Douglas, K.M. and Sutton, R.M.
When what you say about others says something about you: Language abstraction and inferences about describers' attitudes and goals.
Journal of Experimental Social Psychology, 42
ISSN 0022-1031 .
(Full text available)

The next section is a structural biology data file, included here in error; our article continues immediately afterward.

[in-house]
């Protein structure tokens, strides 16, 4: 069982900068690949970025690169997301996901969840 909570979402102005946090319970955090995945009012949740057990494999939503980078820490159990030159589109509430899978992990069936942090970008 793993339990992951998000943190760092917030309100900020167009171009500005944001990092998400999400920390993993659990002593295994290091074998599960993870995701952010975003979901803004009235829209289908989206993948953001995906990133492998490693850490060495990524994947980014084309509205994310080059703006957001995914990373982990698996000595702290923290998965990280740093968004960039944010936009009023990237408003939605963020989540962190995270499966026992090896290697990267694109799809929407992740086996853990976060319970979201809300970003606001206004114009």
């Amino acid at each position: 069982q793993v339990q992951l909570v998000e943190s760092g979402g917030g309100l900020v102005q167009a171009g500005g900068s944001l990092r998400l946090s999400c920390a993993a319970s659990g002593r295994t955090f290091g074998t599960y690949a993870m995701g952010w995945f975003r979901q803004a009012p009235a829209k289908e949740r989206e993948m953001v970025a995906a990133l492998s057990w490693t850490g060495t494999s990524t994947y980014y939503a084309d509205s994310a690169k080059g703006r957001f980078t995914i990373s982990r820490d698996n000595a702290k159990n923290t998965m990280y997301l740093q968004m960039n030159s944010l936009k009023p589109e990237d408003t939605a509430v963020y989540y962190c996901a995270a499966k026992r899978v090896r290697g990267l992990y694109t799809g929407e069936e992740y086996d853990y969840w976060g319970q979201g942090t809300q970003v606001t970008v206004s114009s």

According to the linguistic category model (Semin & Fiedler, 1988, 1991), a person's behavior can be described at varying levels of abstraction from concrete (e.g., "Lisa slaps Ann") to abstract (e.g., "Lisa is aggressive"). Research has shown that language abstraction conveys information about the person whose behavior is described (Wigboldus, Semin, & Spears, 2000). However to date, little research has examined the information that language abstraction may convey about describers themselves. In this paper, we report three experiments demonstrating that describers who use relatively abstract language to describe others' behaviors are perceived to have biased attitudes and motives compared with those describers who use more concrete language
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